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Choose quality non-hardy bulbs

Choose firm bulbs with a smooth surface (here, Acidanthera bulbs)
Photo: Kevin Payravi
Gladiolus murielae, bulbs

Bulbs can be bought at nurseries, gardening centres and many supermarkets. They are usually available during planting season. Here are some things to consider when choosing bulbs, their site selection, when planting and maintaining them.

How to select bulbs

Here are some selection criteria.

  • Large, firm and relatively heavy bulbs with a smooth surface are preferable.
  • You should avoid bulbs that are damaged, mouldy or insect-infested.
  • It is better to buy a small number of good-quality bulbs, which will produce large flowers, than a large quantity of cheaper small bulbs.

Even if they are in good condition when they are bought, bulbs can deteriorate very rapidly. They must be stored in a cool dry and well-ventilated place until they are ready to be planted. In general, tender bulbs are planted outside as soon as any danger of frost is over, i.e. at the end of May or early June.

Which site to choose?

In order to achieve good growth and interesting blooms, bulbs should generally be planted in a sunny area. They can be placed near a low wall, a staircase or in a rock garden. Their appearance is most striking when planted in small bunches.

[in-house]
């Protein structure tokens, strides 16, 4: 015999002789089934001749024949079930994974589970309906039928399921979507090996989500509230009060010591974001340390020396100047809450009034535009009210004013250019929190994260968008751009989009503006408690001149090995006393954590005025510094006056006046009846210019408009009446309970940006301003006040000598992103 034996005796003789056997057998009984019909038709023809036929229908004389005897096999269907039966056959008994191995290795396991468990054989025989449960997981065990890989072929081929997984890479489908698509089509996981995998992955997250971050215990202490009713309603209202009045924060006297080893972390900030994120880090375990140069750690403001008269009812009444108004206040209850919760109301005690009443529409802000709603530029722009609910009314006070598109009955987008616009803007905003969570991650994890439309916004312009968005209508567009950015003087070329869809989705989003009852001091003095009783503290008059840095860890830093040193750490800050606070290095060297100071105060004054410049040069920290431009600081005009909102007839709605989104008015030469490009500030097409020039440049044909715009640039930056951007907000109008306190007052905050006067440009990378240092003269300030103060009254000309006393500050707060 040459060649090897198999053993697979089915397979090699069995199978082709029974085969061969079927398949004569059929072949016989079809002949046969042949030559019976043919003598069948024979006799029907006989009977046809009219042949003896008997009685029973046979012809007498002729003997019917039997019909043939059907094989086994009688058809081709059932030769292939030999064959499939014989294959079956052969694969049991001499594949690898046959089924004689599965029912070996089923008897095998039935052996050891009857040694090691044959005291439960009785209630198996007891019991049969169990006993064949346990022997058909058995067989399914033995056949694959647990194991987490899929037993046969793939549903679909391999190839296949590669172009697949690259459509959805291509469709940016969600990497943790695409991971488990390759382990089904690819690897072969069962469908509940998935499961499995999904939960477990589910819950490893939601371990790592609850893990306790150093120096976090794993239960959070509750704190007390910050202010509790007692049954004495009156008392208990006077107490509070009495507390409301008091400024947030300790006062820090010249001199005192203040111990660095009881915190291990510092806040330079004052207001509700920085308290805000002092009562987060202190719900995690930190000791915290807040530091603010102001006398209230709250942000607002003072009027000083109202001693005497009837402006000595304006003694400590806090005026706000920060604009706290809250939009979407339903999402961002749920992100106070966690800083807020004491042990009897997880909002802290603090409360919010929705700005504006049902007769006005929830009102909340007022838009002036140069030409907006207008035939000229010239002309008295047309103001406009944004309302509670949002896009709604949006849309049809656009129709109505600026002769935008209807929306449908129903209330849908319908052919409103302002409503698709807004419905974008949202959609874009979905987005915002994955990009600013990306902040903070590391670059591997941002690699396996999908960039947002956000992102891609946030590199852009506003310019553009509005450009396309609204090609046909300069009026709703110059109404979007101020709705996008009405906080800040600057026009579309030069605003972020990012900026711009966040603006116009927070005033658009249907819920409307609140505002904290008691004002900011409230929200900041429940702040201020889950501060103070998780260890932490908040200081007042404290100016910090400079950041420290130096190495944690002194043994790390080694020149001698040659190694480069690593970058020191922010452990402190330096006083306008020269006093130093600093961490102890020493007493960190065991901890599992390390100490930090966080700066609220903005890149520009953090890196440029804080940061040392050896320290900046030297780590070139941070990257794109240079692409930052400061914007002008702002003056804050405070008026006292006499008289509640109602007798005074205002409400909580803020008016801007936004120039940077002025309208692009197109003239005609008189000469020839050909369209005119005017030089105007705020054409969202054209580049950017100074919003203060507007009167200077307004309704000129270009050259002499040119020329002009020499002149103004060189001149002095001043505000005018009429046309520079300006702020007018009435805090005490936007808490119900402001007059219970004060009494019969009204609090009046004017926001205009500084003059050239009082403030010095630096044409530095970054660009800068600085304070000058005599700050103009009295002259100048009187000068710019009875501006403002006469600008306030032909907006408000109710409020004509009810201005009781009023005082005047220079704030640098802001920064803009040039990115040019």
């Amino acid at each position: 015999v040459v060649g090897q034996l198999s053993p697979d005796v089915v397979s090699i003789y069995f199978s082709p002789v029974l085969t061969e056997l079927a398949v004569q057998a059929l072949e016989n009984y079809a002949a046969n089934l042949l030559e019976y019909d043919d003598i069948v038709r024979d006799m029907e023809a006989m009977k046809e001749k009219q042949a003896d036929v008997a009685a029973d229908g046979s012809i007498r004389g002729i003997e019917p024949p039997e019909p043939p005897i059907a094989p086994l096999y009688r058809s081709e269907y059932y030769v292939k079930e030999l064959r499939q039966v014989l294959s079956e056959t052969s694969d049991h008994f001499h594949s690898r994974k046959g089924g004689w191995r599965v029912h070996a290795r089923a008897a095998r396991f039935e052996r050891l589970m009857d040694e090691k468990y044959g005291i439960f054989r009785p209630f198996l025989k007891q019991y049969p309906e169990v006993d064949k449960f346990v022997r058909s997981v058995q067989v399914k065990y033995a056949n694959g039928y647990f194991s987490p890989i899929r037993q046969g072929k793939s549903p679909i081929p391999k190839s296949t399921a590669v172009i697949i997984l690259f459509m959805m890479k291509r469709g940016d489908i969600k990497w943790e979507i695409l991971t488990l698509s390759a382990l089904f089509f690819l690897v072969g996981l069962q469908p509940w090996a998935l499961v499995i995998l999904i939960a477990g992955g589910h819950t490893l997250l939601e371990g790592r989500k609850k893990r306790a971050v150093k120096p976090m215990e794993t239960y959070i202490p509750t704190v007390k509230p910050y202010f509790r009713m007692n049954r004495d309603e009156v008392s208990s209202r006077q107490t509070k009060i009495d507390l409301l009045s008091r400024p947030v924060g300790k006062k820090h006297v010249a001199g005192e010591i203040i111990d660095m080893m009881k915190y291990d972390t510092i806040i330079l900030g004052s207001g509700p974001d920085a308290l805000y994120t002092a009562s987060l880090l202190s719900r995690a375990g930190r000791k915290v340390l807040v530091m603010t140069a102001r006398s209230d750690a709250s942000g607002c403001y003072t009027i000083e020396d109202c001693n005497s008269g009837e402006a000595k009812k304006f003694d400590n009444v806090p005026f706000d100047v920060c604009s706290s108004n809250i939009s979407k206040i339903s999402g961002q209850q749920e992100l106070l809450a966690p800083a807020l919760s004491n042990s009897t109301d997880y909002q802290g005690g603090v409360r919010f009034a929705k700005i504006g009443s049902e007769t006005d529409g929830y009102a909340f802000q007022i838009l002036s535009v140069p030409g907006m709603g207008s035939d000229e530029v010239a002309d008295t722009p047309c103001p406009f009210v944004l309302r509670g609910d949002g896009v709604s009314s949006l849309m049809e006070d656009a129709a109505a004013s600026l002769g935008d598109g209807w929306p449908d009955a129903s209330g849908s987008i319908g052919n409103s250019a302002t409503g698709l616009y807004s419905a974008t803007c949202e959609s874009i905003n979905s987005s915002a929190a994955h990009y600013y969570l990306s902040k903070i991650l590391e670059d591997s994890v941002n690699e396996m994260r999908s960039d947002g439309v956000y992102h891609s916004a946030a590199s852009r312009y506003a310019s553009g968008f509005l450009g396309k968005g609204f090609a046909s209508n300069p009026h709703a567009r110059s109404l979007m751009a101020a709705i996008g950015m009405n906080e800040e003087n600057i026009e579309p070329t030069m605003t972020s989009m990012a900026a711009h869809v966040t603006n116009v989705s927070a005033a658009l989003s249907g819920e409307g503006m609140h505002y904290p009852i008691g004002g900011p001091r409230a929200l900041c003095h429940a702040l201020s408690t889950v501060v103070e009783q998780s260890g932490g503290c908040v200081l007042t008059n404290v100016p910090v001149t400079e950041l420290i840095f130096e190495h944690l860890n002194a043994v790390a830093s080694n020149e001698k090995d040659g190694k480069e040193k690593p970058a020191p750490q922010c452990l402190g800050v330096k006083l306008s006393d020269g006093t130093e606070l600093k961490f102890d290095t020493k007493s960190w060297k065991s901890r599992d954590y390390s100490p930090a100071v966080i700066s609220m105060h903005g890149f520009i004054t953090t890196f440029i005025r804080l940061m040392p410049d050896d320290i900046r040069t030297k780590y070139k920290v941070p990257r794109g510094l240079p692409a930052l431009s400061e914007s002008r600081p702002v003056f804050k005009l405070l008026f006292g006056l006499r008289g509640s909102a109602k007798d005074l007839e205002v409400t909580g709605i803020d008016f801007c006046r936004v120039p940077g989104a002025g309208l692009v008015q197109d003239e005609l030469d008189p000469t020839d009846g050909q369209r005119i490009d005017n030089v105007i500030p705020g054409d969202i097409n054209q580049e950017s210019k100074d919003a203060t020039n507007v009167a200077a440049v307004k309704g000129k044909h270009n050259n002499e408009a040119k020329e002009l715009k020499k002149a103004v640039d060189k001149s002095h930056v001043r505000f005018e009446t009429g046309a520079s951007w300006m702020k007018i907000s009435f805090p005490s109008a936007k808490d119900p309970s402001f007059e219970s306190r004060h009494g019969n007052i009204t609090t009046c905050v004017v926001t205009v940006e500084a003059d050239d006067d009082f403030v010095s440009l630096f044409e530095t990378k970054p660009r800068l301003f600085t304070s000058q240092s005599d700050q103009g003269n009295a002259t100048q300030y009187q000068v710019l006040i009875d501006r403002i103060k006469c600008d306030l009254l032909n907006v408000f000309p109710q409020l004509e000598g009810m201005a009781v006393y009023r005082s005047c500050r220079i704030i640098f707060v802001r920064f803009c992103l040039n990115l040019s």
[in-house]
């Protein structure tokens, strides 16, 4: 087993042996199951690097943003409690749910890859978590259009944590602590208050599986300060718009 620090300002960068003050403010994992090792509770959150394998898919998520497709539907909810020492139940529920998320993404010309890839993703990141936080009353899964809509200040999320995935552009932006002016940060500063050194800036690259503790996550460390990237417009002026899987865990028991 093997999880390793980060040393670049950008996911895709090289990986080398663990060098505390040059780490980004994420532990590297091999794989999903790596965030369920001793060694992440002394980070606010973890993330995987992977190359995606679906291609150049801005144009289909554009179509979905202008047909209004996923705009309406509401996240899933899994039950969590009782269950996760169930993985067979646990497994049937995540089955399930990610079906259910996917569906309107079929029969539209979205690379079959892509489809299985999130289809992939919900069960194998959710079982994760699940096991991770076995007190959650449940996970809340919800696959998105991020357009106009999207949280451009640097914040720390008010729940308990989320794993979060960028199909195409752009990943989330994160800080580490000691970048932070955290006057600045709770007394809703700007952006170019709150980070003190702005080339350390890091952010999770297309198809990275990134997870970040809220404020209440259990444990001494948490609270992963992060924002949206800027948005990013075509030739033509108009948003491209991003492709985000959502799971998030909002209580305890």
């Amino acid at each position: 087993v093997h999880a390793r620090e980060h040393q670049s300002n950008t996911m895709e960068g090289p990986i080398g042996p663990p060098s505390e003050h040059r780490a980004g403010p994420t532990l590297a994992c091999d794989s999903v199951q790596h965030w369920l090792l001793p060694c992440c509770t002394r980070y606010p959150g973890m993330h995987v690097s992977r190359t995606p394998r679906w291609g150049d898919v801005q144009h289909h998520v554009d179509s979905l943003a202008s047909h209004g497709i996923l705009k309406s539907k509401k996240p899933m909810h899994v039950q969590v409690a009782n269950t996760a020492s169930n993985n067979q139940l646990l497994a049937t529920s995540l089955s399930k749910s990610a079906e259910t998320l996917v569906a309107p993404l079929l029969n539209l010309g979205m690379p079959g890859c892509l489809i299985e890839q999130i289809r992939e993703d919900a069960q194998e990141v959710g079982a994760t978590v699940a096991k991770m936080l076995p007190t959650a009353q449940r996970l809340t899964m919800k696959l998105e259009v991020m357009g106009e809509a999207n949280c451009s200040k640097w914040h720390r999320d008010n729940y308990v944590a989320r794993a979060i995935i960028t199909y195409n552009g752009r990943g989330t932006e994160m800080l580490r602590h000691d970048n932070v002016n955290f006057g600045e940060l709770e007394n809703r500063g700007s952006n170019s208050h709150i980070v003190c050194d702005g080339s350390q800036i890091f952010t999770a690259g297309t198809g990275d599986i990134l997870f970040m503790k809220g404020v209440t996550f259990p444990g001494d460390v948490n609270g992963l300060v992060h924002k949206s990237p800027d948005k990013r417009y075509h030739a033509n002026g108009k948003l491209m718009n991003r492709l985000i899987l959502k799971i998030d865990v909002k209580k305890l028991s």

Planting and maintaining non-hardy bulbs

Soil preparation

Bulbs prosper in rich and well-drained soil.

It is advisable to turn the soil and to enrich it with humus, i.e. compost or composted manure. Soil with a neutral or slightly alkaline pH level (6.5 to 7.5) is ideal. The pH can be determined with a soil test.


When the bulbs are planted, a bulb fertilizer will provide the necessary phosphorus for the bulbs to take root properly. Later, when the buds appear, a fertilizer for flowering plants can be applied. It is important not to exceed the amount of fertilizer recommended by the manufacturer, because any excess may burn the plant.

Fertilizing is a very important factor in bulb growth because it strengthens the roots and enables the bulb to acquire new reserves for the following growing season.


The other important factor is watering. The soil should be well moistened to allow the roots to develop normally. Substantial watering before and after blooming will produce larger bulbs. The first few centimetres of soil should be watered and then left to dry before watering again. During the flowering period, the soil should not be left dry.

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